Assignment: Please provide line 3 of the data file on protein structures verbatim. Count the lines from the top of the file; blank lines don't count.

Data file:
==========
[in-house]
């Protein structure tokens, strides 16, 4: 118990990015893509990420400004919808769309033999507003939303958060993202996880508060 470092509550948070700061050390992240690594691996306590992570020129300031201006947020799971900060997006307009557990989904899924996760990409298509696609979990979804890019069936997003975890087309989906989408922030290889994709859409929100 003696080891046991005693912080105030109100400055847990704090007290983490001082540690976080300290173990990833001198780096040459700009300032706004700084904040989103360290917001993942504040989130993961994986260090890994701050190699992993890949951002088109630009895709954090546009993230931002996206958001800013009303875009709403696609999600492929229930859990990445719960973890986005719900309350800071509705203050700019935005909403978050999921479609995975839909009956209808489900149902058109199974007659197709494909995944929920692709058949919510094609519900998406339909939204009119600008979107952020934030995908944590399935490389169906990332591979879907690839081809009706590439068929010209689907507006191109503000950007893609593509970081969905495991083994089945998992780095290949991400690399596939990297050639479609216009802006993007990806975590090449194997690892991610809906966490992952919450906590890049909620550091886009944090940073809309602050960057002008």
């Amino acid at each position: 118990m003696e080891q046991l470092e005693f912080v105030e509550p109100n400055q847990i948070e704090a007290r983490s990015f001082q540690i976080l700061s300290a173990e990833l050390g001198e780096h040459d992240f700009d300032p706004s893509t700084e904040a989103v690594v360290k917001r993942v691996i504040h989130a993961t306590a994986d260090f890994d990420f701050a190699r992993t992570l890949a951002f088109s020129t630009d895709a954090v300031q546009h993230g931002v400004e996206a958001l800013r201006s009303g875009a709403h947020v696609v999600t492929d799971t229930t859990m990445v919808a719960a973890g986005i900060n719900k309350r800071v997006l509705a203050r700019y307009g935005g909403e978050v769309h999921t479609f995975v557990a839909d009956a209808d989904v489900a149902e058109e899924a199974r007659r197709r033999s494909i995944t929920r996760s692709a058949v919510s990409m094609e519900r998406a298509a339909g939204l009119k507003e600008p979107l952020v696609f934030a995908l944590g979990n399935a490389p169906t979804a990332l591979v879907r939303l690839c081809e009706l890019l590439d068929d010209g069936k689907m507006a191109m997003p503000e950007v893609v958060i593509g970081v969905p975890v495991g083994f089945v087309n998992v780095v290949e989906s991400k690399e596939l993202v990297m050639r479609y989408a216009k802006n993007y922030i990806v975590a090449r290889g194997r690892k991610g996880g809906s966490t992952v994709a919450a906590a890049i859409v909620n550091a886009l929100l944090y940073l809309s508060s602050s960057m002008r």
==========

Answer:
């Amino acid at each position: 118990m003696e080891q046991l470092e005693f912080v105030e509550p109100n400055q847990i948070e704090a007290r983490s990015f001082q540690i976080l700061s300290a173990e990833l050390g001198e780096h040459d992240f700009d300032p706004s893509t700084e904040a989103v690594v360290k917001r993942v691996i504040h989130a993961t306590a994986d260090f890994d990420f701050a190699r992993t992570l890949a951002f088109s020129t630009d895709a954090v300031q546009h993230g931002v400004e996206a958001l800013r201006s009303g875009a709403h947020v696609v999600t492929d799971t229930t859990m990445v919808a719960a973890g986005i900060n719900k309350r800071v997006l509705a203050r700019y307009g935005g909403e978050v769309h999921t479609f995975v557990a839909d009956a209808d989904v489900a149902e058109e899924a199974r007659r197709r033999s494909i995944t929920r996760s692709a058949v919510s990409m094609e519900r998406a298509a339909g939204l009119k507003e600008p979107l952020v696609f934030a995908l944590g979990n399935a490389p169906t979804a990332l591979v879907r939303l690839c081809e009706l890019l590439d068929d010209g069936k689907m507006a191109m997003p503000e950007v893609v958060i593509g970081v969905p975890v495991g083994f089945v087309n998992v780095v290949e989906s991400k690399e596939l993202v990297m050639r479609y989408a216009k802006n993007y922030i990806v975590a090449r290889g194997r690892k991610g996880g809906s966490t992952v994709a919450a906590a890049i859409v909620n550091a886009l929100l944090y940073l809309s508060s602050s960057m002008r």